What happens if the Government selects “Immediate Choice” as the way it will “fix” the discrimination identified in the McCloud case?
In its current public consultation document, the Government seeks views on its proposals for dealing with the discrimination caused by the transitional arrangements imposed when the new pension schemes were introduced across the public services in 2015 (for those in the military this means the introduction of AFPS15).
One of the principle matters under consideration is the timing of the decision to be made regarding staying on the present scheme, or switching to the alternative scheme for the period 01/04/2015 to 31/03/2022 inclusive.
The two options are “Immediate Choice” (IC) or “Deferred Choice Underpin” (DCU). It is expected that the Government will make its decision towards the end of this year.
It is no secret that the Forces Pension Society prefers the DCU option as it is the only one which allows serving personnel to make a decision based upon their actual service, as opposed to being asked to make assumptions as to future career patterns (which may prove to be right or wrong) under the IC option. It is our belief that many of the main public service unions also favour the DCU option.
However, the wordings of the consultation document makes it apparent that DCU is more complicated and our sense is that the Government might prefer the “early closure” offered by the IC option.
So what does it mean if the IC option is selected?
Well first it’s important to understand that the immediate in IC is not really immediate at all.
The consultation document suggests that “Under the immediate choice exercise, members would make this decision in the year or two after the point of implementation in 2022” (page 4 para 3).
During the intervening months/years Government will need to pass new legislation for all of the affected public service schemes. Meanwhile scheme managers will need to develop new processes and calculators to facilitate the changes. At some point we expect each eligible member  to be contacted and to have their choices explained.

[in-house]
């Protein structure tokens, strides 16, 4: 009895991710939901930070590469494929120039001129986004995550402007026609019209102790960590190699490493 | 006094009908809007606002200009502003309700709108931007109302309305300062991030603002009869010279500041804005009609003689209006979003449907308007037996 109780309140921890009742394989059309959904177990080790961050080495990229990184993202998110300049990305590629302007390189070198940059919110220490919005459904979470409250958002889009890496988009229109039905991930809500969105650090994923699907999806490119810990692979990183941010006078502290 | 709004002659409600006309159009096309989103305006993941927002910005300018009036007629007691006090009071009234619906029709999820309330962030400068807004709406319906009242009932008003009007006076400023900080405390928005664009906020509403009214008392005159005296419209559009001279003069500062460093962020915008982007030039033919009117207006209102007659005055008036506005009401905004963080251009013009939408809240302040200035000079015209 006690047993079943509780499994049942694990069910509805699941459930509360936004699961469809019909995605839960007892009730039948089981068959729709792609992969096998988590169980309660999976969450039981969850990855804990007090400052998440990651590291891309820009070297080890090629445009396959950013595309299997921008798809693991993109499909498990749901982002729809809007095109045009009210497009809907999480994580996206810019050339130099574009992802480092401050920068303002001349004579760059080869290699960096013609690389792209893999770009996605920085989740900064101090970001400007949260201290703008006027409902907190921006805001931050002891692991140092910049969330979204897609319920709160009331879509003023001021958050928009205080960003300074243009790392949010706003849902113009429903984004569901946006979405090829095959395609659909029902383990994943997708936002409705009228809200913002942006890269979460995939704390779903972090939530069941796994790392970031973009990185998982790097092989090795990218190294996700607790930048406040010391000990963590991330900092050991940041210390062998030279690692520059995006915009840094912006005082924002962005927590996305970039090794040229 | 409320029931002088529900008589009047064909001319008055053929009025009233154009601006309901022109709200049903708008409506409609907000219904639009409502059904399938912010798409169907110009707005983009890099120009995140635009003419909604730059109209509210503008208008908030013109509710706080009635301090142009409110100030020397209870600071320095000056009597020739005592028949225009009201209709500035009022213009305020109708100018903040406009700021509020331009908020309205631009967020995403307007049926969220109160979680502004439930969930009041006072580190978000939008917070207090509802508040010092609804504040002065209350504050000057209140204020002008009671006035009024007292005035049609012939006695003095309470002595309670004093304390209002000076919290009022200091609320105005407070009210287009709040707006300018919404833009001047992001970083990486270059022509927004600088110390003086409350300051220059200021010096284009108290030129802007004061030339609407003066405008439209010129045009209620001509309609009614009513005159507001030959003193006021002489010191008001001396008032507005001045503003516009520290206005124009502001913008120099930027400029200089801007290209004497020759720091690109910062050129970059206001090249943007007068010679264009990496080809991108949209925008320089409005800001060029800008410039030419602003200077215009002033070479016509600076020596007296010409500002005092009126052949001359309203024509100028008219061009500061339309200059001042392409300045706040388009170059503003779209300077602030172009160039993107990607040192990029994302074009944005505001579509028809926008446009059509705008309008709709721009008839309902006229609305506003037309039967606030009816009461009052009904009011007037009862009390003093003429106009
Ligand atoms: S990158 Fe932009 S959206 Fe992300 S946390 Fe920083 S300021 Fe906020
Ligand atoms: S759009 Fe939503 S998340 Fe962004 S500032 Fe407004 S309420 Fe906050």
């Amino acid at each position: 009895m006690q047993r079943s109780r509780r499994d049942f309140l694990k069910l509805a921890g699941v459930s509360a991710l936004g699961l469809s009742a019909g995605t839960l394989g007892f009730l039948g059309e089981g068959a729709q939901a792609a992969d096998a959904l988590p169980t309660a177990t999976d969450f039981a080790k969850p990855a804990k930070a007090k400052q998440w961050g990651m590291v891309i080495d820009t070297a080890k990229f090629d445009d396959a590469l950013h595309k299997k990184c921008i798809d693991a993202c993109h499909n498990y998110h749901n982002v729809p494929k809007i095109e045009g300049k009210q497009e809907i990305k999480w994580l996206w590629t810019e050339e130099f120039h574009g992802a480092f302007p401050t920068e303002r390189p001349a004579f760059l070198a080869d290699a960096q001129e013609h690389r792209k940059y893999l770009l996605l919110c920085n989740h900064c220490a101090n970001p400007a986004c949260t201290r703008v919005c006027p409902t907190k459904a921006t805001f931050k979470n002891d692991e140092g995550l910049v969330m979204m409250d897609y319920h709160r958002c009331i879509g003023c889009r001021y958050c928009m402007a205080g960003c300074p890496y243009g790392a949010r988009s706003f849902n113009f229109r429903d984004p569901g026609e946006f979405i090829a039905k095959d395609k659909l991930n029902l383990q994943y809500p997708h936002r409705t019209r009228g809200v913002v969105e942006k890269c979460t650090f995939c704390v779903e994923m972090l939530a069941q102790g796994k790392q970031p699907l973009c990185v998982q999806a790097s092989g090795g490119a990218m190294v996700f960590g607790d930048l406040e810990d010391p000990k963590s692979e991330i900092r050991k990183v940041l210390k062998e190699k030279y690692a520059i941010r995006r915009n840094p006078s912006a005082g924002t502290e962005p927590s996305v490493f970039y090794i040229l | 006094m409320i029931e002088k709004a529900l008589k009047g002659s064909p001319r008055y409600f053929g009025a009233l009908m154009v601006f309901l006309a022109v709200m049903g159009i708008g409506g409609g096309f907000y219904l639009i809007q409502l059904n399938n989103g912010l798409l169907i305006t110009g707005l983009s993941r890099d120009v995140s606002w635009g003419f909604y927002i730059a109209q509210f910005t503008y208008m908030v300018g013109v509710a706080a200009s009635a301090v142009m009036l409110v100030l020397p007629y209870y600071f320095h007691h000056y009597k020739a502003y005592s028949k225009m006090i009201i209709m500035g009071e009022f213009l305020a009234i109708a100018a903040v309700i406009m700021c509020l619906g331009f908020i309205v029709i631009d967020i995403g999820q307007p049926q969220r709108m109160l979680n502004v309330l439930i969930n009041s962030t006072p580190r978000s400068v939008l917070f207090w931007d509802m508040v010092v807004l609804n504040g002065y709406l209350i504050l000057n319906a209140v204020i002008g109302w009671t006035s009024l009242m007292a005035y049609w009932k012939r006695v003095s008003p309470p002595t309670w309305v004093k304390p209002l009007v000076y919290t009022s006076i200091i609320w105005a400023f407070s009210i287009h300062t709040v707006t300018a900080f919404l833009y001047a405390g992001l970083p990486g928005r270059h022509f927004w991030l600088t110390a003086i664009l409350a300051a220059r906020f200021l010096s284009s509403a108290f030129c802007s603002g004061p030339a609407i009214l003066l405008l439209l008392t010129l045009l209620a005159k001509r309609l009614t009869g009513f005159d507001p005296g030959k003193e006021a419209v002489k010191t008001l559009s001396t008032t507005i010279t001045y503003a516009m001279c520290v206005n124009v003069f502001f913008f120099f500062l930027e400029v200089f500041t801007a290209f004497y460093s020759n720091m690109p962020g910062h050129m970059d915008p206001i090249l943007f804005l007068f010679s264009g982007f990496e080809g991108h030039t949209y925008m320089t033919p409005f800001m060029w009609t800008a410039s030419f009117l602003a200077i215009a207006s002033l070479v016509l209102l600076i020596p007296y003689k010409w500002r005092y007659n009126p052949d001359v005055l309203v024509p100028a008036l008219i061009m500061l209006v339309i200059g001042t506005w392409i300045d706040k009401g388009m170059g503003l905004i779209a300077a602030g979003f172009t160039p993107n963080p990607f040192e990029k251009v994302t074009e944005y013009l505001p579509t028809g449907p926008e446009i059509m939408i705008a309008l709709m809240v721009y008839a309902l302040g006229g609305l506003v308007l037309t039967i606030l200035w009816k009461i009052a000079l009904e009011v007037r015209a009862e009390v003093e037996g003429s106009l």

It is too early to anticipate what form the notification will take but we will be lobbying for the best possible communications from the MOD to members to help them make the best choices possible in 2022 onwards. It is vital that if you are an eligible member, (or the surviving dependant of an eligible member that has died after 1st April 2015), that you make sure that your contact details are up to date on JPA (members still serving), or that Veterans UK are aware of your address (all other eligible members).
We expect that survivors of those that have died, or those that have left the military or who are expected to leave service prior to 31st March 2022 will be amongst the first to be contacted in connection with the choices available following the McCloud judgement.
We will of course be able to assist our members with their decisions when the time comes, but for the reasons outlined above we would ask you not to ask us for this assistance until you have been contacted by the MoD. At this stage we are unable to assist with “what if” scenarios – the processes, legislation and calculators have not yet been built.
 Eligible member here means anyone that was in service on or before 31st March 2012 and on or after 1st April 2015 (with any associated break in service being 5 years or less).